Winning a real gunfight

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Winning a real gunfight

Post by Standby » Tue Aug 29, 2017 2:21 pm

What’s the chances of a Concealed Weapon Permit holder actually winning a real gunfight? This is a question often asked at our Advanced Defensive Pistol Classes.

What are your thoughts on this, what do YOU think will make the difference in winning YOUR lethal force confrontation. What you train and practice the most to prepare you for this?
Last edited by Standby on Wed Aug 30, 2017 8:24 am, edited 1 time in total.
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Re: Winning a real gunfight

Post by FSUnoles » Tue Aug 29, 2017 5:14 pm

Element of surprise and shot placement

Tom Givens
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Re: Winning a real gunfight

Post by Tom Givens » Tue Aug 29, 2017 7:28 pm

Lessons From 5,000 Gunfights!

John Correia does business as ASP, or Active Self Protection. The letters stand for Attitude, Skills and Plan, essential elements of successful self defense. John has a You Tube channel at ... ImeNWh84mw . Each and every day he posts and narrates a surveillance video of a criminal attack against a citizen, and most of these involve firearms. In the course of curating these videos for several years, John has watched over 5,000 self defense episodes on these surveillance videos. I know John. He was in one of our Firearms Instructor Development Courses last year and had the second best aggregate score in a large class with a lot of switched on students. I suggest you pay attention to what he has to say here.

John says:
I've watched about 5,000 gunfights at this point, and the patterns that emerge are pretty clear. Some thoughts you might want to consider that I don't think that the training community really wants to hear:

1. Most gunfights aren't entangled gunfights. Empty-handed skills are important, but very rare once the gun comes out. They're necessary for LE more than CCW, by a long shot. For CCW, empty-handed skills are critical for the 80% of assaults that don't rise to the level of deadly force response. So go to your martial arts training.

2. Reloads are almost vanishingly insignificant factors in gunfights. I have seen precisely 2 reloads in a real gunfight that weren't on-duty LEO. And neither of those affected the outcome of the fight. I have seen about 7 or 8 where a higher capacity firearm or the presence of a reload might have affected the outcome. So 0.2% of what I have witnessed. Don't spend much valuable class time teaching emergency and retention least until your highest level classes where all the fundamentals are flawless. I like Tom Givens' focus on the PROACTIVE reload once the fight is over. That has value in my opinion.

3. He who puts the first shot into meaty bits on the other guy, wins. Not 100%, but darn near, at least partially because of the FIBS Factor (F***, I’ve Been Shot!). Therefore, training a fast and reliable draw and first shot in the meaty bits is most important, in my opinion. It is THE critical skill to winning the gunfight. The best cover is fire superiority.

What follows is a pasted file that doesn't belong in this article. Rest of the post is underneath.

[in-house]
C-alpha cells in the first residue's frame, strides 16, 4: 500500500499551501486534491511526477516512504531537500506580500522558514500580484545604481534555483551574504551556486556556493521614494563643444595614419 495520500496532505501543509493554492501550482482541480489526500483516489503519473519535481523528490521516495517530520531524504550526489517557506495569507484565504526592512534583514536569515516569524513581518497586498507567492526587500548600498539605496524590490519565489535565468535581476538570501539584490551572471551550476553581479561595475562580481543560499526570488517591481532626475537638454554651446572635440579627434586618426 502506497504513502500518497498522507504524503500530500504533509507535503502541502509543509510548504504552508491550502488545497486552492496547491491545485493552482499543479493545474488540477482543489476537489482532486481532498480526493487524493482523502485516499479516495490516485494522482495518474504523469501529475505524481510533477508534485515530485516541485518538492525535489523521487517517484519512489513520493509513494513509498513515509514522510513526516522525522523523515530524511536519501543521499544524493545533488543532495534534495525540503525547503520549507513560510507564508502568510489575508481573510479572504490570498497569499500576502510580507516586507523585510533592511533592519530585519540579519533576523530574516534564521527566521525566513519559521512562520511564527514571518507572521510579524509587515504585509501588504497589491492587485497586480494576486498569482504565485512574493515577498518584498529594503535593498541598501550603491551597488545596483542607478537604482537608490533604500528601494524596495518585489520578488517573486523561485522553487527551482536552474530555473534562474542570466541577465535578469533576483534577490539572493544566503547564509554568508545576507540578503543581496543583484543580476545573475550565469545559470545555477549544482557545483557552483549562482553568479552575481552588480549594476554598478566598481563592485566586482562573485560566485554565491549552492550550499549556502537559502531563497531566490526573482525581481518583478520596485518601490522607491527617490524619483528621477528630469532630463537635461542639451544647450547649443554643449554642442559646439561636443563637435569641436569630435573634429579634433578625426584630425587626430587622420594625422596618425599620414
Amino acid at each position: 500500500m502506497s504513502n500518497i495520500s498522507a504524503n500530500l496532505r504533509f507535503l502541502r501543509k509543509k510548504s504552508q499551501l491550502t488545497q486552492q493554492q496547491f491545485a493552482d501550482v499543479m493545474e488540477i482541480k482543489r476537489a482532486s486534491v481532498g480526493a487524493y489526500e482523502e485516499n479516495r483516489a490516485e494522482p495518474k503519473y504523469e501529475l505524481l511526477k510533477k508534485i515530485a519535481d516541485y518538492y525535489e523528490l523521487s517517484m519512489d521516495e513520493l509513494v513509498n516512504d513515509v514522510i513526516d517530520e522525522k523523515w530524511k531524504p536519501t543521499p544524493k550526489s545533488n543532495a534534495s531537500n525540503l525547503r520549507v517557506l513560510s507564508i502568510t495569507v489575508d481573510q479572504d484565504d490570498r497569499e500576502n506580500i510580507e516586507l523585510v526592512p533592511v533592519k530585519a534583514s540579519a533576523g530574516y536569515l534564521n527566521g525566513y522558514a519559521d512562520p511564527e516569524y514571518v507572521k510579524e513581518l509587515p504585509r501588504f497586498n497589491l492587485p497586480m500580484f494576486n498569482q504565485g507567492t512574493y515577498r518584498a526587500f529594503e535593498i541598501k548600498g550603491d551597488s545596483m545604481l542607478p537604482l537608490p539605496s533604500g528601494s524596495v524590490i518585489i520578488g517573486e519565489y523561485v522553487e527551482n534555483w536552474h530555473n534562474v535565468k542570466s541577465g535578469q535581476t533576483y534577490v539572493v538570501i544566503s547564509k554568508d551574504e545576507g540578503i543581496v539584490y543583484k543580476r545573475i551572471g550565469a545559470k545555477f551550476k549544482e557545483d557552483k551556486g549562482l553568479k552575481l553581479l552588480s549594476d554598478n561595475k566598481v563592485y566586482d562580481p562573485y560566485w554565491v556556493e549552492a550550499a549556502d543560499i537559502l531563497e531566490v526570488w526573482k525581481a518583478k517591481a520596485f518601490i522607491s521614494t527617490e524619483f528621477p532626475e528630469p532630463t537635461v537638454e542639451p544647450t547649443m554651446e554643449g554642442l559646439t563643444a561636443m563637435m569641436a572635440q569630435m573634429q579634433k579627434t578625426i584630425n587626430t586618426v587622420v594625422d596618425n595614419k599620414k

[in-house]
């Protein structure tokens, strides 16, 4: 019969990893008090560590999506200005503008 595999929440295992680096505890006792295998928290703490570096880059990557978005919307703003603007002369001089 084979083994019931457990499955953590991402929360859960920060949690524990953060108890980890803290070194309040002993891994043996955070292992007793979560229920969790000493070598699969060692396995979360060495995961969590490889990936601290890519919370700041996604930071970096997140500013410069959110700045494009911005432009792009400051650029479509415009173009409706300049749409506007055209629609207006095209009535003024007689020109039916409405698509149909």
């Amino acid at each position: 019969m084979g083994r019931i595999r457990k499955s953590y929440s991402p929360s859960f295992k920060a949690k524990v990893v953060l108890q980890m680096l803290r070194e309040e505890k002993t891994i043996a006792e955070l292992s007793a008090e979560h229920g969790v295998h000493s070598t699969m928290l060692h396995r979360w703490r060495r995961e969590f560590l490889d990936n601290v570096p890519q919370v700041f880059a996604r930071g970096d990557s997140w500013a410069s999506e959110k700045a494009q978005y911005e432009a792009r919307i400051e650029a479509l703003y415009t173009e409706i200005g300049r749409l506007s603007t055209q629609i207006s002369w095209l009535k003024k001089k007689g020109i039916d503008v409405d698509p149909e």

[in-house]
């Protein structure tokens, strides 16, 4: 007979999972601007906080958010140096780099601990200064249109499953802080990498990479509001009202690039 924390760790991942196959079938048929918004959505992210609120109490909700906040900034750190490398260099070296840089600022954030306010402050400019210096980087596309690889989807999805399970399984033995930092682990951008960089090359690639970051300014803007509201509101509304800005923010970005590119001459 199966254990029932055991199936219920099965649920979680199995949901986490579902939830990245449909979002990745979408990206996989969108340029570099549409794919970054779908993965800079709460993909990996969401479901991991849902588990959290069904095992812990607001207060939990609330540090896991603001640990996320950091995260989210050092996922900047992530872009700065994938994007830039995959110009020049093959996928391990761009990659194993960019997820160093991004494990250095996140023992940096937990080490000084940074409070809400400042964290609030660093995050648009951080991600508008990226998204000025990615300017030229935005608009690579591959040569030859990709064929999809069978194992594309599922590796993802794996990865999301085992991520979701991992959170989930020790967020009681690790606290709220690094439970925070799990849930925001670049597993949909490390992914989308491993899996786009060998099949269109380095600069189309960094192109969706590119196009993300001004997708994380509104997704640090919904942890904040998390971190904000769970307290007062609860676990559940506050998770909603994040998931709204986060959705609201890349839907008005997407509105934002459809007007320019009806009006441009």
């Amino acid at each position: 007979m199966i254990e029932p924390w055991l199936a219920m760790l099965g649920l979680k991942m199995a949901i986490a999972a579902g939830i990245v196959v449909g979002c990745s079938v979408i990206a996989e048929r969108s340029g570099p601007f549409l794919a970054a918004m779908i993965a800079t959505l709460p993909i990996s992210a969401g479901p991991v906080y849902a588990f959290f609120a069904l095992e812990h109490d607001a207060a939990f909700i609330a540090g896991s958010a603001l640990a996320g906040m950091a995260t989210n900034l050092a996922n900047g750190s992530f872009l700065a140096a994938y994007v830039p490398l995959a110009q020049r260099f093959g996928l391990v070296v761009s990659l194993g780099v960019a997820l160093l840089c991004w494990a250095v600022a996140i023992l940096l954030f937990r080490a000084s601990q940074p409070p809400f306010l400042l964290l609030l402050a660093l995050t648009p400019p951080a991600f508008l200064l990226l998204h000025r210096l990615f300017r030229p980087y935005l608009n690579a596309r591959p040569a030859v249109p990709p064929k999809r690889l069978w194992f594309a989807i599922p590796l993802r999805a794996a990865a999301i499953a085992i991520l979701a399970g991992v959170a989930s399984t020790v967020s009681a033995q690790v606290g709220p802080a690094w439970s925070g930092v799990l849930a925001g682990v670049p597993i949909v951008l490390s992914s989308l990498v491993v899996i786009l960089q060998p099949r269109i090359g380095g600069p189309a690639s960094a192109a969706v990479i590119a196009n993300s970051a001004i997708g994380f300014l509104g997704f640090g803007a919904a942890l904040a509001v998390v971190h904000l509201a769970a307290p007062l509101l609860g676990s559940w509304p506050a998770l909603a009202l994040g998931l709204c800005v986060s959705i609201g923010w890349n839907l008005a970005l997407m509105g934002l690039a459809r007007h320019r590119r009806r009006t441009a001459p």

4. Follow-up shots are necessary. Seldom do gunfights END with that first shot, so keep at him until he decides he is done fighting. This is where multiple target acquisition is important, because it simulates a moving target to hit. (unless you have a fancy moving target that can move erratically, in which case you are high speed!)

5. People have a crazy tendency to use the gun one-handed, mostly because they have stuff in their support hand. Training people to drop what's in their hands and get two hands on the gun is a necessary skill for #3 and 4.

6. You simply WILL NOT stand still while someone wants to kill you. Unless you're counter-ambushing, when the gun comes out you will move. So training students to move with purpose while #3 and 4 are going on is also a critical skill. They're going to do it, so teach them to use it.

7. Chasing deadly threats is another bad habit that I see all the time. Teach your students to shoot and scoot. Move AWAY from the threat.

8. Concealment ain't cover, but it works identically in 99.9% of cases. People won't shoot what they can't see, so teach your students to get to concealment, and to shoot through it if their threat is behind it.

9. People love cover so much they give it a hug. Reliably. Like all the time. Teaching distance from cover/concealment is an important skill and one that is necessary.

10. Malfunctions happen. They just do. But unless you're carrying a crap gun, they're rare. In all my videos I have never seen someone clear a malfunction that needed a tap to the baseplate to get the gun back working again or whose mag fell out when the gun went click...rack and reassess is necessary though. In a couple of instances, a strip, rack, reload would have helped.

Just some random thoughts...I hope we have met your jimmy rustling needs for today.

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Re: Winning a real gunfight

Post by Dave M » Tue Aug 29, 2017 7:33 pm

I agree completely. I have subscribed to his channel, and it has been very enlightening.

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